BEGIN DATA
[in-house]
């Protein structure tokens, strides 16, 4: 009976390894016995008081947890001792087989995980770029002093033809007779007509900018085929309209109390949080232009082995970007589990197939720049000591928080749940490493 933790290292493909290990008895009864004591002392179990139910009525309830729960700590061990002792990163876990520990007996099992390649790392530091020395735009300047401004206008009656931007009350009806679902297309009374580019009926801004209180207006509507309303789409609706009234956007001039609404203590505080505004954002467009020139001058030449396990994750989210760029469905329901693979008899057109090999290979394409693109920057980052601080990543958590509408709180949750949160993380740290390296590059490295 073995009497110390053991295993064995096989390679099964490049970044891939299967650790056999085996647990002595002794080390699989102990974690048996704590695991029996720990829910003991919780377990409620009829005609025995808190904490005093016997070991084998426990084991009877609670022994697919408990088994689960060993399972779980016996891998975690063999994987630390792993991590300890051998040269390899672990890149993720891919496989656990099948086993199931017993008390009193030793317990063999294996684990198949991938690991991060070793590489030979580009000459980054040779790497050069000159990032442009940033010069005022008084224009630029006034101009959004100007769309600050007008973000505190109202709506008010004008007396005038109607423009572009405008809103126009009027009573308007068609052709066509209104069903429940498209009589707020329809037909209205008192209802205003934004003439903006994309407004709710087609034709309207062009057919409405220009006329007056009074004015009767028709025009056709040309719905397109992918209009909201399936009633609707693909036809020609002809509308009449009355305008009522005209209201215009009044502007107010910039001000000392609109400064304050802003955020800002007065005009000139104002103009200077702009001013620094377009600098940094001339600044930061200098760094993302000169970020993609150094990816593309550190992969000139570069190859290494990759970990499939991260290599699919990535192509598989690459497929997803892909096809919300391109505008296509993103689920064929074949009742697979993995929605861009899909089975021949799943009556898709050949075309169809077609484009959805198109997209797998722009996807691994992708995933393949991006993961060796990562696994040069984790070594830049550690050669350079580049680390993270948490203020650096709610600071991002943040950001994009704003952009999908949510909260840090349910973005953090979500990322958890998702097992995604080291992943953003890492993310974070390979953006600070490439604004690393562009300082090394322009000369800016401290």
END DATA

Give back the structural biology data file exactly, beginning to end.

[in-house]
């Protein structure tokens, strides 16, 4: 009976390894016995008081947890001792087989995980770029002093033809007779007509900018085929309209109390949080232009082995970007589990197939720049000591928080749940490493 933790290292493909290990008895009864004591002392179990139910009525309830729960700590061990002792990163876990520990007996099992390649790392530091020395735009300047401004206008009656931007009350009806679902297309009374580019009926801004209180207006509507309303789409609706009234956007001039609404203590505080505004954002467009020139001058030449396990994750989210760029469905329901693979008899057109090999290979394409693109920057980052601080990543958590509408709180949750949160993380740290390296590059490295 073995009497110390053991295993064995096989390679099964490049970044891939299967650790056999085996647990002595002794080390699989102990974690048996704590695991029996720990829910003991919780377990409620009829005609025995808190904490005093016997070991084998426990084991009877609670022994697919408990088994689960060993399972779980016996891998975690063999994987630390792993991590300890051998040269390899672990890149993720891919496989656990099948086993199931017993008390009193030793317990063999294996684990198949991938690991991060070793590489030979580009000459980054040779790497050069000159990032442009940033010069005022008084224009630029006034101009959004100007769309600050007008973000505190109202709506008010004008007396005038109607423009572009405008809103126009009027009573308007068609052709066509209104069903429940498209009589707020329809037909209205008192209802205003934004003439903006994309407004709710087609034709309207062009057919409405220009006329007056009074004015009767028709025009056709040309719905397109992918209009909201399936009633609707693909036809020609002809509308009449009355305008009522005209209201215009009044502007107010910039001000000392609109400064304050802003955020800002007065005009000139104002103009200077702009001013620094377009600098940094001339600044930061200098760094993302000169970020993609150094990816593309550190992969000139570069190859290494990759970990499939991260290599699919990535192509598989690459497929997803892909096809919300391109505008296509993103689920064929074949009742697979993995929605861009899909089975021949799943009556898709050949075309169809077609484009959805198109997209797998722009996807691994992708995933393949991006993961060796990562696994040069984790070594830049550690050669350079580049680390993270948490203020650096709610600071991002943040950001994009704003952009999908949510909260840090349910973005953090979500990322958890998702097992995604080291992943953003890492993310974070390979953006600070490439604004690393562009300082090394322009000369800016401290």